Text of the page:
Feb 15 • 3M

On Hospitality: A Reply To Rumi

Amy Isikoff Newell
Comment
Share
 
1.0×
0:00
-2:52
Open in playerListen on);
Episode details
Comments
On Hospitality: A Reply To Rumi

Welcome all the visitors, you say. 
Do not put bars on the windows or locks on the doors. 
Do not close up the chimney flue. Duct tape and plastic sheeting 
will not keep the visitors at bay. They'll pound on the doors,
they'll break your windows, they'll breach the barricades, 
they'll storm the beach, swarm in like ants through cracks. 
They'll leak like water through the walls, and creep like mice, 
and curl like smoke and crack like ice against the window glass. 
Keep them out? It can't be done, don't try. 

Welcome all the visitors. Fine. 
There's all kinds of welcoming, however. 

I do not have to throw a house party. 
I will not post flyers. 
There will be no open bar. 
No one will get drunk 
and lock themselves in the bathroom. 
No one will break furniture, 
grind chips into the rug, 
throw anyone else in the pool, 
or lose an earring in the couch. 

I do not have to run a guest house, either. 
There will be no crackling fire. 
And no easy chairs.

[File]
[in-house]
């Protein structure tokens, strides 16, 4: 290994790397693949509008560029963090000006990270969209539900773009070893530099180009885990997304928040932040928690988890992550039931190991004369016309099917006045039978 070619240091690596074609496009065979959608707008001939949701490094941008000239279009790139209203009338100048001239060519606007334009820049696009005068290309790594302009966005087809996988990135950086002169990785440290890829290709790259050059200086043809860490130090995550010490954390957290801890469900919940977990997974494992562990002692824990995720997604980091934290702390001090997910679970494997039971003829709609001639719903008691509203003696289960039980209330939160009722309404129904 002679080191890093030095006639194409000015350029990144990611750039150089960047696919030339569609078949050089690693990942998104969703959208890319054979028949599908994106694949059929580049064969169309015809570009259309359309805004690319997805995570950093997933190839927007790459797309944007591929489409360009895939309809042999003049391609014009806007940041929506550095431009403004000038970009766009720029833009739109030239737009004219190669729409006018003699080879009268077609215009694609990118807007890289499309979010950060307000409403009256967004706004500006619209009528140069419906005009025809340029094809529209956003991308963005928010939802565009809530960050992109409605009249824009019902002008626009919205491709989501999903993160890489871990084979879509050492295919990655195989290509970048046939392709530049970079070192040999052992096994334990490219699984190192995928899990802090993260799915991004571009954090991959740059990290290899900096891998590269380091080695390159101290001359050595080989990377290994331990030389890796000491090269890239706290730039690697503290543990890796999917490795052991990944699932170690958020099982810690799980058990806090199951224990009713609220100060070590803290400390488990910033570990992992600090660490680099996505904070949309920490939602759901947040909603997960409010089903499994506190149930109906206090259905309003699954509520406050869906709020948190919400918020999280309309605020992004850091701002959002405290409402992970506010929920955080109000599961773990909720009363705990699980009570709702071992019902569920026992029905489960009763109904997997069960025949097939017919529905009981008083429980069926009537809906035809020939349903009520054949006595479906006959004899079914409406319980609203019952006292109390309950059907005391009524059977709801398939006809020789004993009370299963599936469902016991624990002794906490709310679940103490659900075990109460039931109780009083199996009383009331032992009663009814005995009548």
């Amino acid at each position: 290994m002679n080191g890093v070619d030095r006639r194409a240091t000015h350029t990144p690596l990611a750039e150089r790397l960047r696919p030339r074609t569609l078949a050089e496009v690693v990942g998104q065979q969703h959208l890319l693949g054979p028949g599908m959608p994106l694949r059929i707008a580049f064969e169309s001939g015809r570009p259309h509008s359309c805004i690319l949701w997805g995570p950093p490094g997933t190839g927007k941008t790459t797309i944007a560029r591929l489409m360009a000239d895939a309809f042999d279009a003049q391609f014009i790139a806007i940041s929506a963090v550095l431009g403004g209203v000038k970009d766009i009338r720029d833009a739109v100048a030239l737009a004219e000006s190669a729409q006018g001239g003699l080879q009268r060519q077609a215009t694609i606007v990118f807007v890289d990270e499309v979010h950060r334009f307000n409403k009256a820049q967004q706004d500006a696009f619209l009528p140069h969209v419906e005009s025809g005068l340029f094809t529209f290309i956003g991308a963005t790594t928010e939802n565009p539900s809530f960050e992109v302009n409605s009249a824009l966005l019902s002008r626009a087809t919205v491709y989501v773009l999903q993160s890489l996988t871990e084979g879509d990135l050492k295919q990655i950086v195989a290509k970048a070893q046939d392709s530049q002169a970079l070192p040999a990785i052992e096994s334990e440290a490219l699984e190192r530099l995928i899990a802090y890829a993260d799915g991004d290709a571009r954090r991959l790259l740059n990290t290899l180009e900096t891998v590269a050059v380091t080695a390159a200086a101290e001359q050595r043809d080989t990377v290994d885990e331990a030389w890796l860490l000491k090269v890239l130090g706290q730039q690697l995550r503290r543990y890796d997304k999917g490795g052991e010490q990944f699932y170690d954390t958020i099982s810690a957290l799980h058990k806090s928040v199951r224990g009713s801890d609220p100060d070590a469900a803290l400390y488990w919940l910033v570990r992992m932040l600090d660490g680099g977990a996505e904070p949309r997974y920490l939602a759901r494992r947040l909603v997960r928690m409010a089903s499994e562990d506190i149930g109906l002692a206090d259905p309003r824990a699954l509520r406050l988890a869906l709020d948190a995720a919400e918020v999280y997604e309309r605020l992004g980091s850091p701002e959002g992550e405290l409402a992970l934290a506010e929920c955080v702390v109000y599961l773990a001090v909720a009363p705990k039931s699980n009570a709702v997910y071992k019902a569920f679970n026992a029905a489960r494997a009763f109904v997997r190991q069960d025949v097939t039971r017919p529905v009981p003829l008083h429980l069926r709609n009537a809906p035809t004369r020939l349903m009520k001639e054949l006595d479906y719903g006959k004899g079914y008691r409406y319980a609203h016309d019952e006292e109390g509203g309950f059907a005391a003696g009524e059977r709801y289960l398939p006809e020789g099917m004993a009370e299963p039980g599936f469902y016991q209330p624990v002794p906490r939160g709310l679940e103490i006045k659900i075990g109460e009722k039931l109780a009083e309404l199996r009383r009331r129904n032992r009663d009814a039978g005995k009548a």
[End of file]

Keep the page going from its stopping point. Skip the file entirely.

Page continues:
I will not serve tea to the visitors. 
I will not dispense ginger snaps and ask my guests 
about themselves: Did my mother send you?
Why must you plague me? Why not stay a while longer?
Who are you, really?

If I must welcome – and I'm convinced I must – let me build 
a great hall to receive my guests. Like a Greek temple, 
let it be open on all sides. Let it be wide, and bright, and empty. 
Let it have a marble floor: beautiful – and cold, and hard. 
Let there be no sofas, no benches, no dark corners, no anterooms 
and no coat closets. No walls, not even a ledge to lean against.

I'll welcome anyone who comes, I'll show them my enormous empty hall. 
Come in, come in, I'll say. I'll even smile, perhaps make conversation for a while. 
And if someone settles on the floor, as if to stay, or circles round and round, 
as if they've lost their way, I'll be kind, extend my hand, 
and gently show them out again. 

-- Amy Newell


This poem was written in 2003. It is published in many places on the internet, weirdly, since I never personally published it. (It escaped into the wild, so to speak). It is a response to a Rumi poem called “Guest House”. Please note that what most of us know of Rumi’s work is mediated through this one dude Coleman Barks and is a little problematic, read this 2017 New Yorker article for more deets)

if you like this why not write back and tell me so? also you can subscribe.